Educational software is computer software, the primary purpose of which is teaching or self-learning.

The use of computer hardware and software in education and training dates to the early 1940s, when American researchers developed flight simulators which used analog computers to generate simulated onboard instrument data. One such system was the type19 synthetic radar trainer, built in 1943. From these early attempts in the WWII era through the mid 1970s, educational software was directly tied to the hardware, usually mainframe computers, on which it ran. Pioneering educational computer systems in this era included the PLATO system (1960), developed at the University of Illinois, and TICCIT (1969). In 1963, IBM had established a partnership with Stanford University's Institute for Mathematical Studies in the Social Sciences (IMSSS), directed by Patrick Suppes, to develop the first comprehensive CAI elementary school curriculum which was implemented on a large scale in schools in both California and Mississippi. In 1967 Computer Curriculum Corporation (CCC, now Pearson Education Technologies) was formed to market to schools the materials developed through the IBM partnership. Early terminals that ran educational systems cost over $10,000, putting them out of reach of most institutions. Some programming languages from this period, particularly BASIC (1963), and LOGO (1967) can also be considered educational, as they were specifically targeted to students and novice computer users. The PLATO IV system, released in 1972, supported many features which later became standard in educational software running on home computers. Its features included bitmap graphics, primitive sound generation, and support for non-keyboard input devices, including the touchscreen.

The arrival of the personal computer, with the altair 8800 in 1975, changed the field of software in general, with specific implications for educational software. Whereas users prior to 1975 were dependent upon university or government owned mainframe computers with timesharing, users after this shift could create and use software for computers in homes and schools, computers available for less than $2000. By the early 1980s, the availability of personal computers including the Commodore PET, and Apple II allowed for the creation of companies and nonprofits which specialized in educational software. Brøderbund and the Learning Company are key companies from this period, and MECC, the Minnesota Educational Computing Consortium, a key non-profit software developer. These and other companies designed a range of titles for personal computers, with the bulk of the software initially developed for the Apple II.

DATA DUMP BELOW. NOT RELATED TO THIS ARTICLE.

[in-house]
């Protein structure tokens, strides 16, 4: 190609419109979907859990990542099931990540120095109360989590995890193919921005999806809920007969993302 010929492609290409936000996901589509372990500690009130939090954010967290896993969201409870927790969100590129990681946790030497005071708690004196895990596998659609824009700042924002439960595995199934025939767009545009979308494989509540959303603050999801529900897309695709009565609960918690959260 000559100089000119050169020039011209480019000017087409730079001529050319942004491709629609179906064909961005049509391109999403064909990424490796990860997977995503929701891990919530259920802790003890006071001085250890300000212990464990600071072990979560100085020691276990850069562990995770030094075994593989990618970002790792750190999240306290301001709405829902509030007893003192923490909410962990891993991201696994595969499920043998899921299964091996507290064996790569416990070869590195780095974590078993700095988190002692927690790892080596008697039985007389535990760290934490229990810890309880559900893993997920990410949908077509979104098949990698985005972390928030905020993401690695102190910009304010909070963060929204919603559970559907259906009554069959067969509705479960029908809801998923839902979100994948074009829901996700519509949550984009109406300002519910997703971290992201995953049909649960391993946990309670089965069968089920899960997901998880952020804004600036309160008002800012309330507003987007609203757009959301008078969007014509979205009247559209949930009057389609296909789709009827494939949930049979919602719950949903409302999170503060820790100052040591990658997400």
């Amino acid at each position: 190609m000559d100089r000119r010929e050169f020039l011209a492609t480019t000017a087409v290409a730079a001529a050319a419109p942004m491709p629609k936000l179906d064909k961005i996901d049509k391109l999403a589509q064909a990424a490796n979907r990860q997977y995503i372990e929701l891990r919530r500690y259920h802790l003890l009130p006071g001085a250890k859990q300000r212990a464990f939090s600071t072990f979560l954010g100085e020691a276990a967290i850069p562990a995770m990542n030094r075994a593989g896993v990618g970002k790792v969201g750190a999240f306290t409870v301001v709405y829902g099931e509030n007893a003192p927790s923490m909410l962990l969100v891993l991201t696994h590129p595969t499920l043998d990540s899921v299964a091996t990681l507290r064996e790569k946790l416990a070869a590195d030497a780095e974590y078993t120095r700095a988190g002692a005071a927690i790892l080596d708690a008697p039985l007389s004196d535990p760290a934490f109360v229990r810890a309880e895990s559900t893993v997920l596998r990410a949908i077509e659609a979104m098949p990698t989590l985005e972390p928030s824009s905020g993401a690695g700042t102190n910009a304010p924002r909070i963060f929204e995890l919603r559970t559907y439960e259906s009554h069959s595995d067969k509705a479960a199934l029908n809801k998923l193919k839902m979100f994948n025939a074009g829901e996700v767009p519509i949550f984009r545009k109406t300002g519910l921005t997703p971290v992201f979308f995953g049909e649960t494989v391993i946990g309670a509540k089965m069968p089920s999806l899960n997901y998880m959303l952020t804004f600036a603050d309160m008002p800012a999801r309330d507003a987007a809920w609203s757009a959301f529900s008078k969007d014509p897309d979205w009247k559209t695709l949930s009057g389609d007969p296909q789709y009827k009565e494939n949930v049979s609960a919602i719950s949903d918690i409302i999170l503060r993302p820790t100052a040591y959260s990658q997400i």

Major developments in educational software in the early and mid 1990s were made possible by advances in computer hardware. Multimedia graphics and sound were increasingly used in educational programs. CD-Roms became the preferred method for content delivery. With the spread of the internet in the second half of the 1990s, new methods of educational software delivery appeared. In the history of virtual learning environments, the 1990s were a time of growth for educational software systems, primarily due to the advent of the affordable computer and of the Internet. Today Higher Education institutions use virtual learning environments like Blackboard Inc. to provide greater accessibility to learners.

An immense number of titles, probably running into the thousands, were developed and released from the mid-1990’s onwards, aimed primarily at the home education of younger children. Later iterations of these titles often began to link educational content to school curricula (such as England’s National Curriculum). The design of educational software programmes for home use has been influenced strongly by computer gaming concepts – in other words, they are designed to be fun as well as educational. However as far as possible a distinction should be drawn between proper learning titles (such as these) and software where the gaming outweighs the educational value (described later).

The following are examples of children’s learning software which have a structured pedagogical approach, usually orientated towards literacy and numeracy skills.

Courseware is a term that combines the words 'course' with 'software'. Its meaning originally was used to describe additional educational material intended as kits for teachers or trainers or as tutorials for students, usually packaged for use with a computer. The term's meaning and usage has expanded and can refer to the entire course and any additional material when used in reference an online or 'computer formatted' classroom. Many companies are using the term to describe the entire "package" consisting of one 'class' or 'course' bundled together with the various lessons, tests, and other material needed. The courseware itself can be in different formats, some are only available online such as html pages, while others can be downloaded in pdf files or other types of document files. Many forms of e-learning are now being blended with term courseware. Most leading educational companies solicit or include courseware with their training packages including creekcourseware. In 1992 a company called SCORE! Educational Centers formed to deliver to individual consumers courseware based on personalization technology that was previously only available to select schools and the Education Program for Gifted Youth.